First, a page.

• Neutrophils undergo a process called chemotaxis via amoeboid movement, which allows them to migrate toward sites of infection or inflammation. Cell surface receptors allow neutrophils to detect chemical gradients of molecules such as interleukin-8 (IL-8), interferon-gamma (IFN-γ), C3a, C5a, and Leukotriene B4, which these cells use to direct the path of their migration.
  • These cells have large acidophilic specific granules – this stain bright red, or reddish-purple. These granules contain proteins that are ‘destructive’ and toxic. Anti-microbial function highly motile, neutrophils quickly congregate at a focus of infection, attracted by cytokines expressed by activated endothelium, mast cells, and macrophages. Neutrophils express[rx] and release cytokines, which in turn amplify inflammatory reactions by several other cell types.
  • Neutrophils are phagocytes, capable of ingesting microorganisms or particles. For targets to be recognized, they must be coated in opsonins—a process known as antibody opsonization. They can internalize and kill many microbes, each phagocytic event resulting in the formation of a phagosome into which reactive oxygen species and hydrolytic enzymes are secreted. The consumption of oxygen during the generation of reactive oxygen species has been termed the “respiratory burst”, although unrelated to respiration or energy production.
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Eosinophils

Eosinophils are fairly rarely found in blood smears – making up 1-6% of the total white blood cells. Eosinophils, sometimes called eosinophils or, less commonly, acidophils, are a variety of white blood cells and one of the immune system components responsible for combating multicellular parasites and certain infections in vertebrates.[rx] Along with mast cells and basophils, they also control mechanisms associated with allergy and asthma. They are granulocytes that develop during hematopoiesis in the bone marrow before migrating into blood, after which they are terminally differentiated and do not multiply.[rx] They form about 2 to 3% of WBCs.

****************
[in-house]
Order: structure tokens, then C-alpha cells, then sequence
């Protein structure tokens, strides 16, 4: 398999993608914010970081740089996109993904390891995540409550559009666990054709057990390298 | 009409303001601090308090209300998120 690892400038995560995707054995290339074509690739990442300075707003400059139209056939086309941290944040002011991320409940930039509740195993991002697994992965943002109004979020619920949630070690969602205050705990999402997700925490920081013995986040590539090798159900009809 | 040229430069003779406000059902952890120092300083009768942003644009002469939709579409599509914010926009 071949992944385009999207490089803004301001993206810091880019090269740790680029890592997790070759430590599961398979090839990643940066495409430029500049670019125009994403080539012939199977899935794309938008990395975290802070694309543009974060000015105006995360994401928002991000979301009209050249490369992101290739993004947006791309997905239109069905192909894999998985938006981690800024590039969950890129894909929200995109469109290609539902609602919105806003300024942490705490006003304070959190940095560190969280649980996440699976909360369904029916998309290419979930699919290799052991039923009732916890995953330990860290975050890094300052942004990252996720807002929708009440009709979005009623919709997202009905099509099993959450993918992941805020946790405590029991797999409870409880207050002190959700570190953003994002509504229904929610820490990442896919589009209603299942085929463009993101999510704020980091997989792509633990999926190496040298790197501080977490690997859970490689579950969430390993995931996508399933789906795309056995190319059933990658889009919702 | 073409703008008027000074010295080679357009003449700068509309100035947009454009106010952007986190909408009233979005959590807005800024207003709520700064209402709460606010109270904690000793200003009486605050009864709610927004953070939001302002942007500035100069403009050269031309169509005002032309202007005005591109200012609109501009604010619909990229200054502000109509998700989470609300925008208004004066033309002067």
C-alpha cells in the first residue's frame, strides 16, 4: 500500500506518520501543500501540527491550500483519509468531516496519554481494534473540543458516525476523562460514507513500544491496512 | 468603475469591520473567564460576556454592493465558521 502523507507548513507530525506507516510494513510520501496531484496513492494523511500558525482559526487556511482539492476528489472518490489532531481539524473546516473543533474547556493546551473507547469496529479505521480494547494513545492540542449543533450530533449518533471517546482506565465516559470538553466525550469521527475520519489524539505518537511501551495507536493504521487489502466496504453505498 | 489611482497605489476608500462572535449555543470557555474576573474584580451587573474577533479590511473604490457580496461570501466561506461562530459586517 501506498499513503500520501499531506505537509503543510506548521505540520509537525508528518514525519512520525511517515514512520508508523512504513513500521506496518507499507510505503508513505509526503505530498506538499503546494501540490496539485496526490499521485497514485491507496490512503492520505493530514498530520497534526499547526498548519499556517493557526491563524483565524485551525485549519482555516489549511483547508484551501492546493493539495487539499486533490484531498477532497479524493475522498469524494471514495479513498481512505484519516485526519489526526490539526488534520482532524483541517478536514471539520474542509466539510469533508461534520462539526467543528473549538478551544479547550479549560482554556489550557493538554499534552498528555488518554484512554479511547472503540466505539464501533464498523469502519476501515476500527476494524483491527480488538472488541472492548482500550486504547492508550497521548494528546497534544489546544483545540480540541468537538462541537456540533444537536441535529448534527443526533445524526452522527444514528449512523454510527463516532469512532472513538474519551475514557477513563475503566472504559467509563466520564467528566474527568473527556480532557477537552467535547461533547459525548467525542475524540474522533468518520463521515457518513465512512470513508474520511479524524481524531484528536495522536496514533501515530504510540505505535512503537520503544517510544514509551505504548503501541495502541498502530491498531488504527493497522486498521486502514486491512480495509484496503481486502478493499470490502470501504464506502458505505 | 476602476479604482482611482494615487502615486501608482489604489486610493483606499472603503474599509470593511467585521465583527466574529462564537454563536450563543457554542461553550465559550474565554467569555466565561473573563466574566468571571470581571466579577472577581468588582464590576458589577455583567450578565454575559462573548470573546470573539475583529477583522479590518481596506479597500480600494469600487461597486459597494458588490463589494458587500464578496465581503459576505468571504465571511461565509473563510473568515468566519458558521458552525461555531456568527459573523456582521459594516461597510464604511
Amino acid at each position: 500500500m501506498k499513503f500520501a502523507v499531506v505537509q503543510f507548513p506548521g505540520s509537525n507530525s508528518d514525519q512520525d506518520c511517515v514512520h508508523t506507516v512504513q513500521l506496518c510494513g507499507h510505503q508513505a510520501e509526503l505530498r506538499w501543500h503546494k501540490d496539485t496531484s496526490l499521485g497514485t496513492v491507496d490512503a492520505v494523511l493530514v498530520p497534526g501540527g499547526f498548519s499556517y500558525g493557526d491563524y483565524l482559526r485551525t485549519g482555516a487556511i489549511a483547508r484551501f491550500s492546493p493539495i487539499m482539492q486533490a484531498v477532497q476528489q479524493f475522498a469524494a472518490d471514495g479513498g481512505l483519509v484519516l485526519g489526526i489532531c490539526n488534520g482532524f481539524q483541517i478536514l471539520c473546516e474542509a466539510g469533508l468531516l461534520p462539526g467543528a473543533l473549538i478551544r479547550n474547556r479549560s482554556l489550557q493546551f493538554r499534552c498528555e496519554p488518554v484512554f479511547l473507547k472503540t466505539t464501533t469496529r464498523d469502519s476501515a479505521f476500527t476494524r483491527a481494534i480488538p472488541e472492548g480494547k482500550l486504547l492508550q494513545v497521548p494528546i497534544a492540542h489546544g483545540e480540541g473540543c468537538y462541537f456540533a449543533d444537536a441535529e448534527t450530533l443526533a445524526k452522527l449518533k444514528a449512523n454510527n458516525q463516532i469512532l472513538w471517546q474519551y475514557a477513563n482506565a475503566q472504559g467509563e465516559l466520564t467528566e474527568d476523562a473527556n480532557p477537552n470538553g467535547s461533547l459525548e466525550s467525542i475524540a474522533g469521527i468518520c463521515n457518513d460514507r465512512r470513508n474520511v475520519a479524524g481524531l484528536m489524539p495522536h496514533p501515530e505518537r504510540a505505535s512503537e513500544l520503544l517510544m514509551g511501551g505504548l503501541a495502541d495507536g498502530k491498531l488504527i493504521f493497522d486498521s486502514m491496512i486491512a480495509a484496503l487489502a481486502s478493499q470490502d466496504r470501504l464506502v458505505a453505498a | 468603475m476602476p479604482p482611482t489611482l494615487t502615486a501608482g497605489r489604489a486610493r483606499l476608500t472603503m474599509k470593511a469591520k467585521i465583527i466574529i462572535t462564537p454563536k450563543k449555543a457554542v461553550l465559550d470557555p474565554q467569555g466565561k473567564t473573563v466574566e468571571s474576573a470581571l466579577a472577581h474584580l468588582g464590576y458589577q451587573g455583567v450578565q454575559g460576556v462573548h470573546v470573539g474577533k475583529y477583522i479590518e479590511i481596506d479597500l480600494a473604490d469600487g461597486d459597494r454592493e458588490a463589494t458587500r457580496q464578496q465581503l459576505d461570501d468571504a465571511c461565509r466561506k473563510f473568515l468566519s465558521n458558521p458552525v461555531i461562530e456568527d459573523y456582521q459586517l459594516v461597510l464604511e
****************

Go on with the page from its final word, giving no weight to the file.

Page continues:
Function 

  • These cells are born in the bone marrow, and migrate from the peripheral blood system after a few hours, into loose connective tissue in the respiratory and gastrointestinal tracts. They phagocytose antigen-antibody complexes. They also produce histaminase, and aryl sulphatase B, two enzymes that inactivate two inflammatory agents released by mast cells. A high eosinophil blood count may indicate an allergic reaction.
  • Eosinophils are also important in killing parasitic worms. They are 14-16 µm in diameter, contain lots of deep blue staining granules (basic) and a bilobed nucleus. The granules contain heparin, histamine, and serotonin. prostaglandins and leukotrienes.

Following activation, eosinophils effector functions include production of the following:

  • Cationic granule proteins and their release by degranulation[rx][rx][rx]
  • Reactive oxygen species such as hypobromite, superoxide, and peroxide (hypobromous acid, which is preferentially produced by eosinophil peroxidase)[rx]
  • Lipid mediators like the eicosanoids from the leukotriene (e.g., LTC4, LTD4, LTE4) and prostaglandin (e.g., PGE2) families[rx]
  • Enzymes, such as elastase
  • Growth factors such as TGF beta, VEGF, and PDGF[rx][rx]
  • Cytokines such as IL-1, IL-2, IL-4, IL-5, IL-6, IL-8, IL-13, and TNF alpha[rx][rx]

There are also eosinophils that play a role in fighting viral infections, which is evident from the abundance of RNases they contain within their granules, and in fibrin removal during inflammation. Eosinophils, along with basophils and mast cells, are important mediators of allergic responses and asthma pathogenesis and are associated with disease severity. They also fight helminth (worm) colonization and may be slightly elevated in the presence of certain parasites. Eosinophils are also involved in many other biological processes, including postpubertal mammary gland development, oestrus cycling, allograft rejection, and neoplasia.[rx] They have also been implicated in antigen presentation to T cells.[rx]

Eosinophils are responsible for tissue damage and inflammation in many diseases, including asthma.[rx][rx] High levels of interleukin-5 has been observed to up-regulate the expression of adhesion molecules, which then facilitate the adhesion of eosinophils to endothelial cells, thereby causing inflammation and tissue damage.[rx]

An accumulation of eosinophils in the nasal mucosa is considered a major diagnostic criterion for allergic rhinitis (nasal allergies).

Basophils